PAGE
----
To sell the rest of Aer Lingus without a fight will just undermine any coherence in industrial policy, that is, in building indigenous enterprise over which we have some control. Head office jobs will shift to London and, despite any 'promises', over 1,200 jobs will be 'rationalised'.
Some of the best Irish firms were state-owned and still operate, like Irish Ferries, B&I, Greencore (Irish Sugar) Irish Life (collapsed like all privatised banks), TSB, ACC and ICC (ditto), Eircom (Telecom), INPC (Phillips) and BGE.
3. The Price of the Shares
This is what most (not all) financial journalists are talking about. The stockbroker commentators have a vested interest – money on both selling and buying the shares.
Could the government get more? It does not matter. €300 or €400 million is peanuts today when interest rates are on the floor and we have no problem borrowing. Indeed we have lots borrowed already in the bank (earning little) with €7.2 billion still in the Pension Reserve Fund last September and more borrowed since.
Happily the debate on the sale of the rest of Aer Lingus is getting more serious. The key issue is whether it will lead to a real debate on industrial or enterprise policy, which includes the role of Aer Lingus as an Irish-grown and -controlled firm.
A small open economy need lots of good foreign MNCs. We have many but we also need good competitive indigenous firms and that includes a brace of top class state firms too. We now know that ownership does not matter, or rather, if it does, private may not be the best as all six collapsed banks demonstrated with an incomparable vengeance.
The IAG bid is conditional on the two big shareholders, Aer Lingus and Ryanair accepting the bid. There is also the veto on the sale of the slots which the government shareholding has in the company’s rules or Articles of Association.
The Troika demanded the privatisation of up to €2 billion in non-strategic assets. This has been greatly exceeded, with €2,995 million privatised to date by my count, which may not comprehensive. And the Troika is gone.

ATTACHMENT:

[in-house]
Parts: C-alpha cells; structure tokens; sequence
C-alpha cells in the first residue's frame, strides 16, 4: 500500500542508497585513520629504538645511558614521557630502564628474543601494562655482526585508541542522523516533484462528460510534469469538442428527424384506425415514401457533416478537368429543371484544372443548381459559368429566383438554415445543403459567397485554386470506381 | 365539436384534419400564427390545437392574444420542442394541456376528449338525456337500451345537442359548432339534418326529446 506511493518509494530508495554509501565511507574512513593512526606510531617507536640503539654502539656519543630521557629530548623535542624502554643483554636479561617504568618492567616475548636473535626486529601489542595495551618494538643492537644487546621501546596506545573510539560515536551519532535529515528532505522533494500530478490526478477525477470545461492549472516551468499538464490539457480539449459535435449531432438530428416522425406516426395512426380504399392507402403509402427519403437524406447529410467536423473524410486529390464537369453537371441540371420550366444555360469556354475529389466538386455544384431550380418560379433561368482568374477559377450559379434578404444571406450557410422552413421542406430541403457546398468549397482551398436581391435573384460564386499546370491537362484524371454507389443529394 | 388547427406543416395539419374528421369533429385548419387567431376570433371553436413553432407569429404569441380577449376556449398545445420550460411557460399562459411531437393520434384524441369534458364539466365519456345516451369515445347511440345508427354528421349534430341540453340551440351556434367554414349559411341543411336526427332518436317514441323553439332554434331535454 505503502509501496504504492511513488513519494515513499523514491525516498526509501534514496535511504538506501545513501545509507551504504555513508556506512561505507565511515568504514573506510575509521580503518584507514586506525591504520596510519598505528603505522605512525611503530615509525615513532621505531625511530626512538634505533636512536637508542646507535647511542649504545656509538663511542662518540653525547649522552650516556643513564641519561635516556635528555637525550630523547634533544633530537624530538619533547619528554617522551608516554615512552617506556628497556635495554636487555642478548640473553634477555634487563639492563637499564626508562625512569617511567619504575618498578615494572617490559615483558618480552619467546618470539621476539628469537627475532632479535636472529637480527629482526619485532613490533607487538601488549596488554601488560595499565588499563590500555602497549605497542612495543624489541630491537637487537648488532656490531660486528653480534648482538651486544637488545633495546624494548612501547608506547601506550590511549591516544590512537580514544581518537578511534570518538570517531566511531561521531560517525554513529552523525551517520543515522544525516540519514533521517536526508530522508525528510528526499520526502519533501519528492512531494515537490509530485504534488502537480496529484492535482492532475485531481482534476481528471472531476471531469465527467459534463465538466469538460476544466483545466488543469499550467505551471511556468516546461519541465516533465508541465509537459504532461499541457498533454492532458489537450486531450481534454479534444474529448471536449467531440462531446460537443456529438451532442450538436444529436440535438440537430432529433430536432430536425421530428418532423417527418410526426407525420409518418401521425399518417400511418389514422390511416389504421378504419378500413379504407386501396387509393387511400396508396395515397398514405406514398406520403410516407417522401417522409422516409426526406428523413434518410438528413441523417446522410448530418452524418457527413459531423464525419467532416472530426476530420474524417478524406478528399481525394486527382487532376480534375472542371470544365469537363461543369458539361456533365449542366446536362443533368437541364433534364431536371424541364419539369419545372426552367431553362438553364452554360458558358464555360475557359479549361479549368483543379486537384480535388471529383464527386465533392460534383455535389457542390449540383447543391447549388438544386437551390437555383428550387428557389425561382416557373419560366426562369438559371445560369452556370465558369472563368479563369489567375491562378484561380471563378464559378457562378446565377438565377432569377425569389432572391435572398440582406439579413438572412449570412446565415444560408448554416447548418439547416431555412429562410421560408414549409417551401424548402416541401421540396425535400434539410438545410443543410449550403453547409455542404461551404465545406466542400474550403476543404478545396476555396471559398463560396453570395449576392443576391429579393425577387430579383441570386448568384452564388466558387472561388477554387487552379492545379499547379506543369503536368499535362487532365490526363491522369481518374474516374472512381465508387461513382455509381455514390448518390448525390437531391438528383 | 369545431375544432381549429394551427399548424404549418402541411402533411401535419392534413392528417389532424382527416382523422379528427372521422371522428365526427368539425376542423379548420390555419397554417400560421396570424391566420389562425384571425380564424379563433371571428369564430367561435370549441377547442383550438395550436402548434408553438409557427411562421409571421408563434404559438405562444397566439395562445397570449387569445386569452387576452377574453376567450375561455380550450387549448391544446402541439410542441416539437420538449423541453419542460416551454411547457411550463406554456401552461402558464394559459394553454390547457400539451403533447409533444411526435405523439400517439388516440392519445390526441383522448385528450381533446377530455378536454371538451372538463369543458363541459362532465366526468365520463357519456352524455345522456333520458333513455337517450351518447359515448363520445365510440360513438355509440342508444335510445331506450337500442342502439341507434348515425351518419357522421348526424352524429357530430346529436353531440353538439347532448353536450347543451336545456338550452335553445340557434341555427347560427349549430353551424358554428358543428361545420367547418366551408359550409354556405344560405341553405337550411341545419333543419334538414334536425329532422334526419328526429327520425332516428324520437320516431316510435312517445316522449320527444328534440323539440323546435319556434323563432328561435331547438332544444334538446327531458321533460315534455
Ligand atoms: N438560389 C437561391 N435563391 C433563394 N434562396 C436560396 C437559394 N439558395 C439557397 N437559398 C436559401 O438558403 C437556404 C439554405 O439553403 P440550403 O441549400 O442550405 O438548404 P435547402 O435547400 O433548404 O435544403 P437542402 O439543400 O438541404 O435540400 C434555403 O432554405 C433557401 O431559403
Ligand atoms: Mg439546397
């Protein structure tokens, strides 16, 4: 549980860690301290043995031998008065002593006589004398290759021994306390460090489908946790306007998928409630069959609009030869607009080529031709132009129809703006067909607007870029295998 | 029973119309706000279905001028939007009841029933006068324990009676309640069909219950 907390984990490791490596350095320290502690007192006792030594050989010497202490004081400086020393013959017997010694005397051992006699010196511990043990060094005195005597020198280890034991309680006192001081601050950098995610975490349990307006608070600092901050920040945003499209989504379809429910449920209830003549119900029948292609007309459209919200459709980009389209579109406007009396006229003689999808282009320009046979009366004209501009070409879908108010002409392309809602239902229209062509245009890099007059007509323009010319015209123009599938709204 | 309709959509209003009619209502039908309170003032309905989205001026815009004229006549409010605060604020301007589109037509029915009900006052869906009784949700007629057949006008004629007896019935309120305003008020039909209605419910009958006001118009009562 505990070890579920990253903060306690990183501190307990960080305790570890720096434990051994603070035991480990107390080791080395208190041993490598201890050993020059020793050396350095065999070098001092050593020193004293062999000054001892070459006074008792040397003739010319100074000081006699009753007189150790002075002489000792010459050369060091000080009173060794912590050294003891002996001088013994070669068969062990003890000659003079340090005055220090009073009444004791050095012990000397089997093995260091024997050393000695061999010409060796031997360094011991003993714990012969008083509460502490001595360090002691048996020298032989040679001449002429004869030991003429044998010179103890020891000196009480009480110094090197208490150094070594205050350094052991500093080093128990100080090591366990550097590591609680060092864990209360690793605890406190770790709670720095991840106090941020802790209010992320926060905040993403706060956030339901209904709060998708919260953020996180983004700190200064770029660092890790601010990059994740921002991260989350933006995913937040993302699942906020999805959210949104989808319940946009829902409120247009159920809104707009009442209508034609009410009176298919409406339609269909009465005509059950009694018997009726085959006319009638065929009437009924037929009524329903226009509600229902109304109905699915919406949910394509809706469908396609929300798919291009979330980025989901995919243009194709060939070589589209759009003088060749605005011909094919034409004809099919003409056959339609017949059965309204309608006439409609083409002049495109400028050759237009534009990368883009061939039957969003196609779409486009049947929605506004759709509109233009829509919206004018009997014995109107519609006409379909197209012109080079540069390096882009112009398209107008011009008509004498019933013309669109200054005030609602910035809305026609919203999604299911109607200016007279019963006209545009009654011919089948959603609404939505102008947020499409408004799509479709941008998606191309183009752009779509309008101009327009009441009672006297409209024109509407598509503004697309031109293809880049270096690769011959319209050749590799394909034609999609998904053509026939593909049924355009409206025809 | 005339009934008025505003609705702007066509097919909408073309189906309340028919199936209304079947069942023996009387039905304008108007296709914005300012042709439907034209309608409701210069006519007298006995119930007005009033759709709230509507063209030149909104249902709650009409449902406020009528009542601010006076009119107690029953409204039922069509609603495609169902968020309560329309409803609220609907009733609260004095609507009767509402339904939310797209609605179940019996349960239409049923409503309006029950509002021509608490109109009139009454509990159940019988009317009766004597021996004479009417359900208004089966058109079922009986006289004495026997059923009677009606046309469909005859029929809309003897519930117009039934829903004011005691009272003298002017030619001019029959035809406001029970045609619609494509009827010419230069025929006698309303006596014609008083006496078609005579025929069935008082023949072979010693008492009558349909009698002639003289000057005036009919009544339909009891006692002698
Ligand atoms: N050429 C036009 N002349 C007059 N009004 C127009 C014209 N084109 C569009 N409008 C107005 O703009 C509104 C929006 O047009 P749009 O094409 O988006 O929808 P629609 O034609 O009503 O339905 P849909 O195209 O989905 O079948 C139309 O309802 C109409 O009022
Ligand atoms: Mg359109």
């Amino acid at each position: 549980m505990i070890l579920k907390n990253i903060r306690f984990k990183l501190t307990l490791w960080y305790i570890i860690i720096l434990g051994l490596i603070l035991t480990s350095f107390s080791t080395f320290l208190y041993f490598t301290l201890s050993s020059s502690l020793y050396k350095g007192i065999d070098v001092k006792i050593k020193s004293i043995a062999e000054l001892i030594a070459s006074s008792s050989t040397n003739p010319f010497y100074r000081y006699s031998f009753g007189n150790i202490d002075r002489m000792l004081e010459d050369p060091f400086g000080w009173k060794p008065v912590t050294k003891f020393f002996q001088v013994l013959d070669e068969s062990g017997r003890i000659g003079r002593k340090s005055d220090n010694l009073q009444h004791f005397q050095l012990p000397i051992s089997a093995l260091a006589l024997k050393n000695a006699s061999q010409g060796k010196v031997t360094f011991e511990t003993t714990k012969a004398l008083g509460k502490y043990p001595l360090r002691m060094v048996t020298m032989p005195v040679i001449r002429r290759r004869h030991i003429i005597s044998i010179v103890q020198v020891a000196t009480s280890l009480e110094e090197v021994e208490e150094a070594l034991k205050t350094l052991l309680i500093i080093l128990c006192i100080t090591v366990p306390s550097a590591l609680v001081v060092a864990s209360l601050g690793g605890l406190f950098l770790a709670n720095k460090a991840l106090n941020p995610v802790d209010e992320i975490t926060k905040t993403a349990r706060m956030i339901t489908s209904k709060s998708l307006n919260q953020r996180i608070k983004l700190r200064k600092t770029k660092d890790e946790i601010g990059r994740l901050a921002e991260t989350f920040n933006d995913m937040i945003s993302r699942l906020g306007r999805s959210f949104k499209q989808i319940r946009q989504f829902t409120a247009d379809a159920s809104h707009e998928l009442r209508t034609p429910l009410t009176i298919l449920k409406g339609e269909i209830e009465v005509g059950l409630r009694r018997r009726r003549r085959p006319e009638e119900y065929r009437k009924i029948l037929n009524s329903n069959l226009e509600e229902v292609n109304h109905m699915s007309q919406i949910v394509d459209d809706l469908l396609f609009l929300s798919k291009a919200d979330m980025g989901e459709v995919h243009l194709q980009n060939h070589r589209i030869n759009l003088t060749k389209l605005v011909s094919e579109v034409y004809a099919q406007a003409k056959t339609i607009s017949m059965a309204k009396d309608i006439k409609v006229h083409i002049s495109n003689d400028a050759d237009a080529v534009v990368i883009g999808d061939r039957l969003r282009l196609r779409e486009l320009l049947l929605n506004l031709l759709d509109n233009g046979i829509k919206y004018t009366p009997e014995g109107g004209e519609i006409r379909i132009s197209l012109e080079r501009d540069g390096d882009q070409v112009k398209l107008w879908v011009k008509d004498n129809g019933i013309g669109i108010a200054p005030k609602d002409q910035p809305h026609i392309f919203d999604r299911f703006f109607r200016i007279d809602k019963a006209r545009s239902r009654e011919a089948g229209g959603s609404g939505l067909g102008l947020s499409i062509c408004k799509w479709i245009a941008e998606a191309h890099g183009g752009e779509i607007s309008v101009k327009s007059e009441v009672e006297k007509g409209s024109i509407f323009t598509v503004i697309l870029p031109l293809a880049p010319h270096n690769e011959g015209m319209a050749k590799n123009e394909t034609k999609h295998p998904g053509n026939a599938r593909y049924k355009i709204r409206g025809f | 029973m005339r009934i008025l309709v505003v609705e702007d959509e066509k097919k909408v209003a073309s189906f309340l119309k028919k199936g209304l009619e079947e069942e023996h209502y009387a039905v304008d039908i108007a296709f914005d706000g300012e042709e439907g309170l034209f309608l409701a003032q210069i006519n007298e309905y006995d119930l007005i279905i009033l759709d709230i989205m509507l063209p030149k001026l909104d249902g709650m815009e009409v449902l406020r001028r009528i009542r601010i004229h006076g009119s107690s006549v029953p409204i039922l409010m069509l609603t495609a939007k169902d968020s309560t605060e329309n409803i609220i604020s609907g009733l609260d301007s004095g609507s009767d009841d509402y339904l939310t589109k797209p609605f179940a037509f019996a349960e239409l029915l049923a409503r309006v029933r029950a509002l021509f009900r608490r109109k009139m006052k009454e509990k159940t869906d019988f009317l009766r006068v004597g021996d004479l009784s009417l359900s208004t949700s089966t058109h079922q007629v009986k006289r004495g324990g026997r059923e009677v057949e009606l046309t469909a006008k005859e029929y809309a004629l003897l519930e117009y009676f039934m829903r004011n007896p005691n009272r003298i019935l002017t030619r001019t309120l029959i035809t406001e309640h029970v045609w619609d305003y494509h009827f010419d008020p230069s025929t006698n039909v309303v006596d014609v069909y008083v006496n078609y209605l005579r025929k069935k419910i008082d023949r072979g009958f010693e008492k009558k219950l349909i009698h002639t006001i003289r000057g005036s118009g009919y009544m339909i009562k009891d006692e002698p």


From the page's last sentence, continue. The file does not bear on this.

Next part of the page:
Fianna Fáil is against the sale of the remaining shares, as are the rest of the Opposition. Labour is totally against such a sale. Even Michael Noonan from near Shannon airport may baulk at the consequences of such free-market economics in this instance. The EU Commission will take at least two months to review the sale.
The important strategic issues which Bertie referred to a decade ago have been forgotten. This has been costly. The state has had to invest a fortune in broadband subsidies since the Eircom privatisation. And four state financial institutions (ICC, ACC, Irish Life and TSB) were since privatised, collapsed and had to be rescued by the state, along with the private banks, AIB, BOI and Anglo. And more…
Willie Walsh will promise not to paint over the shamrock on the Aer Lingus tailfin with the Union Jack. He will promise jobs optimization. He will promise connectivity. He will promise slot protection. He may even promise 'the sun, moon and stars' will be painted on the Aer Lingus tailfins!
This is not just about Aer Lingus, the former dynamic state company and still Irish firm. It is about industrial or enterprise policy. It is about some modicum of control over our own economic progress. It is time to fight back. And it is winnable.
Paul Sweeney has worked on most Aer Lingus issues: crises, ESOT shares, pay freezes and pay rises, recoveries, on competition and more from 1990 to 2005.